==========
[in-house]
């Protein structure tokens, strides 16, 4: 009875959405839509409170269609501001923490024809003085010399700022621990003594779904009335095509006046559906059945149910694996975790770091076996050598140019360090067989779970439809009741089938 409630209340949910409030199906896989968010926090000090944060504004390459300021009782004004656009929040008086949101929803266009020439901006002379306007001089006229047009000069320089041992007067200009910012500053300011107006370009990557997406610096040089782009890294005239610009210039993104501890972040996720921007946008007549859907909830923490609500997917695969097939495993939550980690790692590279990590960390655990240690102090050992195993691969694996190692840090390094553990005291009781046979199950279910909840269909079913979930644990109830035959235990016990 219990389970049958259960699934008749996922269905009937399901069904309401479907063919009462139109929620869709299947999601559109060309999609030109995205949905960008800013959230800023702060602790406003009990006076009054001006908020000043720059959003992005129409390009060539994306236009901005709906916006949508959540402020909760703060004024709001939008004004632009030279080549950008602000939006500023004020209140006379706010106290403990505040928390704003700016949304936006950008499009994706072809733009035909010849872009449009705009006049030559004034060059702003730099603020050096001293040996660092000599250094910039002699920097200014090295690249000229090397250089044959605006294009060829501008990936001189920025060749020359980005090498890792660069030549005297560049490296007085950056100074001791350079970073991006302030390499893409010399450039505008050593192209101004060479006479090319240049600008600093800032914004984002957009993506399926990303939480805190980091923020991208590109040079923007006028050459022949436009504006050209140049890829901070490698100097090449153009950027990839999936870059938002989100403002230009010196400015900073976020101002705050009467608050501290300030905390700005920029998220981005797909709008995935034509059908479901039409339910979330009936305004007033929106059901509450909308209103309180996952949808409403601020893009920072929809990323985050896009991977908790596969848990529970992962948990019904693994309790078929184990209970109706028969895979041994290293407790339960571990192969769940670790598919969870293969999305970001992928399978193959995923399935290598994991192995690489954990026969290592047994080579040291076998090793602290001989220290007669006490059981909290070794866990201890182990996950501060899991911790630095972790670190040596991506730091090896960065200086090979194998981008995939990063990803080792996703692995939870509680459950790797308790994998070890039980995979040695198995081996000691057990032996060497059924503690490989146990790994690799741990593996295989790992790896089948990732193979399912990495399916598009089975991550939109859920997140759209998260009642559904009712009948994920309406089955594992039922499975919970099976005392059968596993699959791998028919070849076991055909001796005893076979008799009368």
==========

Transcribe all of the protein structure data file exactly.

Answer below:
[in-house]
């Protein structure tokens, strides 16, 4: 009875959405839509409170269609501001923490024809003085010399700022621990003594779904009335095509006046559906059945149910694996975790770091076996050598140019360090067989779970439809009741089938 409630209340949910409030199906896989968010926090000090944060504004390459300021009782004004656009929040008086949101929803266009020439901006002379306007001089006229047009000069320089041992007067200009910012500053300011107006370009990557997406610096040089782009890294005239610009210039993104501890972040996720921007946008007549859907909830923490609500997917695969097939495993939550980690790692590279990590960390655990240690102090050992195993691969694996190692840090390094553990005291009781046979199950279910909840269909079913979930644990109830035959235990016990 219990389970049958259960699934008749996922269905009937399901069904309401479907063919009462139109929620869709299947999601559109060309999609030109995205949905960008800013959230800023702060602790406003009990006076009054001006908020000043720059959003992005129409390009060539994306236009901005709906916006949508959540402020909760703060004024709001939008004004632009030279080549950008602000939006500023004020209140006379706010106290403990505040928390704003700016949304936006950008499009994706072809733009035909010849872009449009705009006049030559004034060059702003730099603020050096001293040996660092000599250094910039002699920097200014090295690249000229090397250089044959605006294009060829501008990936001189920025060749020359980005090498890792660069030549005297560049490296007085950056100074001791350079970073991006302030390499893409010399450039505008050593192209101004060479006479090319240049600008600093800032914004984002957009993506399926990303939480805190980091923020991208590109040079923007006028050459022949436009504006050209140049890829901070490698100097090449153009950027990839999936870059938002989100403002230009010196400015900073976020101002705050009467608050501290300030905390700005920029998220981005797909709008995935034509059908479901039409339910979330009936305004007033929106059901509450909308209103309180996952949808409403601020893009920072929809990323985050896009991977908790596969848990529970992962948990019904693994309790078929184990209970109706028969895979041994290293407790339960571990192969769940670790598919969870293969999305970001992928399978193959995923399935290598994991192995690489954990026969290592047994080579040291076998090793602290001989220290007669006490059981909290070794866990201890182990996950501060899991911790630095972790670190040596991506730091090896960065200086090979194998981008995939990063990803080792996703692995939870509680459950790797308790994998070890039980995979040695198995081996000691057990032996060497059924503690490989146990790994690799741990593996295989790992790896089948990732193979399912990495399916598009089975991550939109859920997140759209998260009642559904009712009948994920309406089955594992039922499975919970099976005392059968596993699959791998028919070849076991055909001796005893076979008799009368």